I was at Home Depot this weekend (so many tools, so little time) and they had a special on LED lights that caught my attention—a four pack of dimmable 60-watt replacement LEDs was selling for $9.88, or just under $2.50 a bulb. I’m not the type to track day-to-day pricing for much of anything, but the display caught my attention because I had just finished reading the Energy Department’s latest report on the status of the LED market—which found that the typical dimmable 60W replacement bulb in 2016 cost roughly $8 apiece.
This is important for two reasons. First, DOE assumes that LEDs are steadily going to account for an ever-larger percentage of the installed lighting stock in the United States, estimating that by 2035 86 percent of all the lighting in the country will be LEDs of one type or another and that these vastly more efficient lights will cut primary energy use by 3.7 quadrillion British thermal units (Btus)—that’s a lot of electricity that will no longer be needed, about 10 percent from the 2016 level, in fact, when roughly 37.5 quads were used to generate electricity in the U.S. (Paying attention out there in utility land?) But those DOE forecasts rely heavily on pricing assumptions, and if the current price of the most commonly used LED has already tumbled below $2.50, down roughly 70 percent from just a year ago, that means the nationwide take-up of LEDs almost certainly will be faster than DOE currently estimates.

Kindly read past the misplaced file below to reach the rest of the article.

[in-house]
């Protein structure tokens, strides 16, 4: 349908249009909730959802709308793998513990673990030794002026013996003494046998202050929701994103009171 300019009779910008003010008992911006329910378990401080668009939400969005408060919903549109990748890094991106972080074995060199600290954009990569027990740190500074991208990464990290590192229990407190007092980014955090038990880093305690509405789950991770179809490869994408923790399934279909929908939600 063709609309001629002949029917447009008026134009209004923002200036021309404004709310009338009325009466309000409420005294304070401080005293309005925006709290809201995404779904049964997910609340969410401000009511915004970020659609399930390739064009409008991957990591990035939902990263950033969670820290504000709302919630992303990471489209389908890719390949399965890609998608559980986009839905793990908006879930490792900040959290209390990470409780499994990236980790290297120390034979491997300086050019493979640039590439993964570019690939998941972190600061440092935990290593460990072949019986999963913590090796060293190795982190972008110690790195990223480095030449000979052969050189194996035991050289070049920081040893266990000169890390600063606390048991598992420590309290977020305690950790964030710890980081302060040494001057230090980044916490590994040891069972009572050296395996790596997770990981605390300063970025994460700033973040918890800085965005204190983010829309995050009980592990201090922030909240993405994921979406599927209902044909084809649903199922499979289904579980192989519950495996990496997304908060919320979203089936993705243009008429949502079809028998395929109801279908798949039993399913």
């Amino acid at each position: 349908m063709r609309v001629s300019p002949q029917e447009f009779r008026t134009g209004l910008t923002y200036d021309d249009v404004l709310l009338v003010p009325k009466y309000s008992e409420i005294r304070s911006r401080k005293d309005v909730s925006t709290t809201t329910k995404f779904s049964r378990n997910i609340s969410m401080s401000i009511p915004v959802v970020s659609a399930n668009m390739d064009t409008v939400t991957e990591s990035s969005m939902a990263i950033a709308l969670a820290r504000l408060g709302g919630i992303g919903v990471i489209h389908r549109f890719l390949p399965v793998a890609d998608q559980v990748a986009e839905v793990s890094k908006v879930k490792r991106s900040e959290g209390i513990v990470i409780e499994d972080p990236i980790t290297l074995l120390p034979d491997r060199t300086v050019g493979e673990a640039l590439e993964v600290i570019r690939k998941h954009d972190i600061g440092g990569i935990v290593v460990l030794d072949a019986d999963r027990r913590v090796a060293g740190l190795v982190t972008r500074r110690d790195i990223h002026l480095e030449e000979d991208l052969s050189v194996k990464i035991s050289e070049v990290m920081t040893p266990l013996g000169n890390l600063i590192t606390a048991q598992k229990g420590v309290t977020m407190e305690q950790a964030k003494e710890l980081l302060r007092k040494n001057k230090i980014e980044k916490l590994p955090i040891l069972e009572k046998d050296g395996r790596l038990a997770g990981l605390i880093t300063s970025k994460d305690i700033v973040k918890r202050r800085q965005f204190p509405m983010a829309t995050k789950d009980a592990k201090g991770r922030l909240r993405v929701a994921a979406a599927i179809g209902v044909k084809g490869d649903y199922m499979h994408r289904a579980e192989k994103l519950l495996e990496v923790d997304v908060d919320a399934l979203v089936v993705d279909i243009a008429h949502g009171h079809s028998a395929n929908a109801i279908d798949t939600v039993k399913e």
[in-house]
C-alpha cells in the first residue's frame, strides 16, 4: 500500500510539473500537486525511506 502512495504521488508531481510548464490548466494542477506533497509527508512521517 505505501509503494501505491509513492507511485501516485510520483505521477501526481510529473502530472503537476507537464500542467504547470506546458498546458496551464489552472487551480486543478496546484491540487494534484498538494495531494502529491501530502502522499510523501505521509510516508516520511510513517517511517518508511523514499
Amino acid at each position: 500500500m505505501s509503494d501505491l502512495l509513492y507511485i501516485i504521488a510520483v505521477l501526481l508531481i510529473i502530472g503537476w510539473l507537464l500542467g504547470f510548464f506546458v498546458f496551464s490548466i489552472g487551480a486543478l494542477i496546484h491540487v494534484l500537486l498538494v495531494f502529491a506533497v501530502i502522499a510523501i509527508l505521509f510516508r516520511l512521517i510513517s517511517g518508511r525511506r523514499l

Second, the sharply declining price of this lowly light bulb is a symbol of the massive changes under way in the energy industry, such as the steep declines in solar and windpower costs, the surge in corporate interest in cleaner energy and the plateauing of electricity demand. These changes are largely market-driven and, thankfully from my perspective, outside the reach of politicians on either side of the aisle.